Josh, Adam, and Lindsey will definitely be the goto people for initial guides, and would have to provide the 1.0 Vanilla catalog of functions and help teach us how to start it, and though not a requirement, if you 3 think this is a good idea as well, it might be worth it to try making a simplified training module for a bit of existing code, maybe the Reticle? Maybe starmap generation? Just to test the feasibility and see what making a training module for a mod will actually require.

But more broadly, My thoughts are for a system that will allow any modder to quickly make a tool for explaining how to manipulate their code so people can play with different settings/parameters in the mod and get real-time feedback on what their changes are doing. I'd like to see a training system so simple my 5 year old nephew could make his own mods.

As for the mod challenge, i would say that it shouldn't be a competition in the sense that there are winners and non winners, though competition is a good motivator, and public recognition of outstanding work is a prize in itself, but that the challenges are more for educational purposes, getting people to expand their modding skillsets in perhaps unanticipated directions and become more familiar with different areas.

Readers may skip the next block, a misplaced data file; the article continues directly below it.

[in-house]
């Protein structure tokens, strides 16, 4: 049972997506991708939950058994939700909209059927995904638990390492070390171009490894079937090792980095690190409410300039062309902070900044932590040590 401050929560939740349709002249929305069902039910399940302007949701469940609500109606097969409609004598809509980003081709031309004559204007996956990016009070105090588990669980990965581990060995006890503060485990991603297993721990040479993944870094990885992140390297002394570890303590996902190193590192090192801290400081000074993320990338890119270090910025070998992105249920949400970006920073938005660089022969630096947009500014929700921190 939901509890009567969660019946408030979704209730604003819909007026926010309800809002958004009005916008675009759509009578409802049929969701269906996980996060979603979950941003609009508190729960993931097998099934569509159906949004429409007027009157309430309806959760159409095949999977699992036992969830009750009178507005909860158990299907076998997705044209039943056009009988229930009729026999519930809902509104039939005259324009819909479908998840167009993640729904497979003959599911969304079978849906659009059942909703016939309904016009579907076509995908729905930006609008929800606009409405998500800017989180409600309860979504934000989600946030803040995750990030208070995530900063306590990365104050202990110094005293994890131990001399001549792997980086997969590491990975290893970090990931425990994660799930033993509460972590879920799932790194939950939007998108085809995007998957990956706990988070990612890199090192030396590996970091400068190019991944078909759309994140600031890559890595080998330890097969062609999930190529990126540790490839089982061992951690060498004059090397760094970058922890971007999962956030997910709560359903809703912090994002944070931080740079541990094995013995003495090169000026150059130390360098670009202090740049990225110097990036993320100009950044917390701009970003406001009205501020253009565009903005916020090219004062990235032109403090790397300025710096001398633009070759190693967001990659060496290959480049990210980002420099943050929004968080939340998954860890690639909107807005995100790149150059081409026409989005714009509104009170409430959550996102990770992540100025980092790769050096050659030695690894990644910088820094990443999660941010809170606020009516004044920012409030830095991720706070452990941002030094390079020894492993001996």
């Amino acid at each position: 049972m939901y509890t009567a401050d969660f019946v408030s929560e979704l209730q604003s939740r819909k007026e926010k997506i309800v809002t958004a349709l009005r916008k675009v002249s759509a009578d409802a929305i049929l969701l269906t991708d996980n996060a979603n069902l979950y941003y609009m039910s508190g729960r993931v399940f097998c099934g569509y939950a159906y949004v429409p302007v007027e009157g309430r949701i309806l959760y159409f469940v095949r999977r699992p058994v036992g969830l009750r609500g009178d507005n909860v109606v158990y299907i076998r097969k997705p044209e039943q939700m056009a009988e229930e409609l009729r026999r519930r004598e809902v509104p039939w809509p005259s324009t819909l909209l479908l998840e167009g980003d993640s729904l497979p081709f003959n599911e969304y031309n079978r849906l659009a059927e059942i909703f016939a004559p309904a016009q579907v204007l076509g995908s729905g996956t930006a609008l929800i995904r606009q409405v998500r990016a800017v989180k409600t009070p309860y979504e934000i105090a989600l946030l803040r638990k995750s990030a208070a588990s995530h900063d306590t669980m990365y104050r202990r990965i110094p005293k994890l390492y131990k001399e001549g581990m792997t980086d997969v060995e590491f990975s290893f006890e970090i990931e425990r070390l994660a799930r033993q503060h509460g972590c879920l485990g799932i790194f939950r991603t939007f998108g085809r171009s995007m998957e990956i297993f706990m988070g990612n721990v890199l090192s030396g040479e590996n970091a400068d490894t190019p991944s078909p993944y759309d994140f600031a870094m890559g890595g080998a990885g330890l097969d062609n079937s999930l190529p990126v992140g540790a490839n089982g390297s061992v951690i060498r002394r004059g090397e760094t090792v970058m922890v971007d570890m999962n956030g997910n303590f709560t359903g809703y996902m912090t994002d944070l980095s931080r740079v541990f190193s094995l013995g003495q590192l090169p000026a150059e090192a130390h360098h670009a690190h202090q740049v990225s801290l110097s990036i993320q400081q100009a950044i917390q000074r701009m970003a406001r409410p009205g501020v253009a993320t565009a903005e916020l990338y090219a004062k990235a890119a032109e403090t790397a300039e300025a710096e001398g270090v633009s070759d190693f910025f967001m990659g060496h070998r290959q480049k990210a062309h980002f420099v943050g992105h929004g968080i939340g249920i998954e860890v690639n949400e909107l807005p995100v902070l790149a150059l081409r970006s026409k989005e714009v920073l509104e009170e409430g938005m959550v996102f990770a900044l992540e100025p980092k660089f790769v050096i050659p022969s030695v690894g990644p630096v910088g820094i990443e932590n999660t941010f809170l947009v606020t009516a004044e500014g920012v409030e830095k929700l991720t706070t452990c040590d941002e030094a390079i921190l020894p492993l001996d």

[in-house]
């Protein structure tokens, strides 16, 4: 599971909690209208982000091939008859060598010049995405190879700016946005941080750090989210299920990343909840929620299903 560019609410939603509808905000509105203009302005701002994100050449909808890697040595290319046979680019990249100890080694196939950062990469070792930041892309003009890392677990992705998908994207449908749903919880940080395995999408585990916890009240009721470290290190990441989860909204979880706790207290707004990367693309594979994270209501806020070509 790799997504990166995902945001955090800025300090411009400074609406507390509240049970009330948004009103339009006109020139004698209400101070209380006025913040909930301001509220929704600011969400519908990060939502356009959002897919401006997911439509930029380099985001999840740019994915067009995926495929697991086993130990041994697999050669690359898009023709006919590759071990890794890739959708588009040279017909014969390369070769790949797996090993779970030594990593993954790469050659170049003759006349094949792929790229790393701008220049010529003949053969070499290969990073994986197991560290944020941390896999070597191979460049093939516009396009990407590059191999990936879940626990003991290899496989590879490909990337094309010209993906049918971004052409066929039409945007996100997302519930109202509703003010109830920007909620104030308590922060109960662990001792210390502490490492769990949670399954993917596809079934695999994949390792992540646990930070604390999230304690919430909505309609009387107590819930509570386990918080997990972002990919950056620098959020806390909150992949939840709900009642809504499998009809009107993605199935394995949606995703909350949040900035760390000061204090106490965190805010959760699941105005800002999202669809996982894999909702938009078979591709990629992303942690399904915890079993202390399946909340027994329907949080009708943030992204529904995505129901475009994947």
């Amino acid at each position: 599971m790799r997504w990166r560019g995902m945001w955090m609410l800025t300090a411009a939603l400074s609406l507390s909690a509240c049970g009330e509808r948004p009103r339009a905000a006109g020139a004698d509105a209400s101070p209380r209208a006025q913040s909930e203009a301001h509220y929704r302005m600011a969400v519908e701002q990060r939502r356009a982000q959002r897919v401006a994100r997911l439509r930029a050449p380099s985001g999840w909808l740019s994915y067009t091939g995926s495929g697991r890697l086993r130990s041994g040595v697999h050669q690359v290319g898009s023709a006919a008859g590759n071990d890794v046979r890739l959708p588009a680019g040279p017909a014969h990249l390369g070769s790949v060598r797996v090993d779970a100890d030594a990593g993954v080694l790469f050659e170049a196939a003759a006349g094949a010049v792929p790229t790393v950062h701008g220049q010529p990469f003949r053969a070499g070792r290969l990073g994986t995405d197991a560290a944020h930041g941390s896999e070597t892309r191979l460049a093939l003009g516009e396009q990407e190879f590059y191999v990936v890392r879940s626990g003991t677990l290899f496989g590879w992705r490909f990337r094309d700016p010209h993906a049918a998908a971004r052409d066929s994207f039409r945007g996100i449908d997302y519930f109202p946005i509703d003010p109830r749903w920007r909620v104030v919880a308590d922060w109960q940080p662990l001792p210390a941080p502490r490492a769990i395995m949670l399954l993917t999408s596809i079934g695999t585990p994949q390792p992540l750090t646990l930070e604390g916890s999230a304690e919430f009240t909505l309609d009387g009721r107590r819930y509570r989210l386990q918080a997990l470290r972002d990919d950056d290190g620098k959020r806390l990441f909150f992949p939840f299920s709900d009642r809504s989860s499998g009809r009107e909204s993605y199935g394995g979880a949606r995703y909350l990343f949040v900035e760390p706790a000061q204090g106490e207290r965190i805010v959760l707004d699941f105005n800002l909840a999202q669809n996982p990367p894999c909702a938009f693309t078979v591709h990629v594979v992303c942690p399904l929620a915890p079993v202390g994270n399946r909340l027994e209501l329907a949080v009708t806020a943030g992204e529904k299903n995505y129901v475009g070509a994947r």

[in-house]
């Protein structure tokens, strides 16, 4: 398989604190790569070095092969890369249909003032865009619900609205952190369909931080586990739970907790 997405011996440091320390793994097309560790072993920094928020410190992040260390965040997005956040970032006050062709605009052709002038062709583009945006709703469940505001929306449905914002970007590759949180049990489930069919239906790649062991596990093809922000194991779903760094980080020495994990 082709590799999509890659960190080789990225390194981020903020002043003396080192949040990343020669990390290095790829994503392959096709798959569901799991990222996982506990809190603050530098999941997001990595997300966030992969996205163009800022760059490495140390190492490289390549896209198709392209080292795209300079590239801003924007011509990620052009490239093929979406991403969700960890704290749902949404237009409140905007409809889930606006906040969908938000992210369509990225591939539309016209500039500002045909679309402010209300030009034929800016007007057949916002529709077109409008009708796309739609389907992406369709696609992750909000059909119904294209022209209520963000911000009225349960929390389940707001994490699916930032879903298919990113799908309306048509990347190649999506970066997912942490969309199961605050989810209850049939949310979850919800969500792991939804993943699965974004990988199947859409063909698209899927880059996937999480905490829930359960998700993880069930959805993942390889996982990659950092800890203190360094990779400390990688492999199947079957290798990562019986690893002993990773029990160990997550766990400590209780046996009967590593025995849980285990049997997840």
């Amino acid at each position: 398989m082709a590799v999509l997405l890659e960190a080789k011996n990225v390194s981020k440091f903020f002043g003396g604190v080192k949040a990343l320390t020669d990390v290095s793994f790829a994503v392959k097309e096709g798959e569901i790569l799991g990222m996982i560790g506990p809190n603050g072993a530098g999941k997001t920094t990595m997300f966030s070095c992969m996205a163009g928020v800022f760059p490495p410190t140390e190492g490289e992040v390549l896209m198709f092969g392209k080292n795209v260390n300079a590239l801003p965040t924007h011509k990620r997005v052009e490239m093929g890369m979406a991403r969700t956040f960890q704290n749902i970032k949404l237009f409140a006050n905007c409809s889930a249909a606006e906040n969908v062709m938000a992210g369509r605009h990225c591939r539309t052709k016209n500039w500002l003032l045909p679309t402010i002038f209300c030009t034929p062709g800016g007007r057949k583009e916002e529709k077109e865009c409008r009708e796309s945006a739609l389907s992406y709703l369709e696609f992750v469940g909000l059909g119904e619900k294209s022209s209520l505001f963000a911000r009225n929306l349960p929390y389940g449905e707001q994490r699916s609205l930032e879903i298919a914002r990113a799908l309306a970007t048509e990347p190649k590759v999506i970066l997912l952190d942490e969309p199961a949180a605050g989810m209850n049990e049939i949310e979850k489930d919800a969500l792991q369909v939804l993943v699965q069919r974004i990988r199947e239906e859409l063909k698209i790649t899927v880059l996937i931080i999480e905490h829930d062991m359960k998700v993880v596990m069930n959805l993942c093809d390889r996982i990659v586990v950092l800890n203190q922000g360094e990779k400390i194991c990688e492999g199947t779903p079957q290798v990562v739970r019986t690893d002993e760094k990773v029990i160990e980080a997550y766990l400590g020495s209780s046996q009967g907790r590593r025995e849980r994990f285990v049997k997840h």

So for example
February will be Chinese New Year, it will be year of the dog. If the mod challenge is a broad interpretation of chinese new year, good entries might be making ships that look like dogs, developing shaders that look like Jade and porcelain, lining warplanes with paper lanterns, or whatever broad interpretation of Chinese New Year the particular modder has in mind.

If the mod challenge is narrowly defined, such as Let's make LT Mobile, then good entries might be adapting fighters for touch/voice commands, making Mesh network team formation so you can play the Great Space Race Mod with your friends, and so on.
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Challenging your assumptions is good for your health, good for your business, and good for your future. Stay skeptical but never undervalue the importance of a new and unfamiliar perspective.
Imagination Fertilizer
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Re: The LT Mod School

#5
Outstanding, as usual.

Question: any value in a Part 0: Learning LuaJIT?

Tutorials to help people of differing skill levels come up to speed on the coding language to be used in LT would seem pretty useful. Knowledge of this language would seem to be a prerequisite for understanding how to modify the LT-specific features that Josh & Co. build.

And if Lua/LuaJIT is pretty close to LT's scripting language, it's worth noting that this training (and early knowledge sharing) is something we could get started on right now.
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Re: The LT Mod School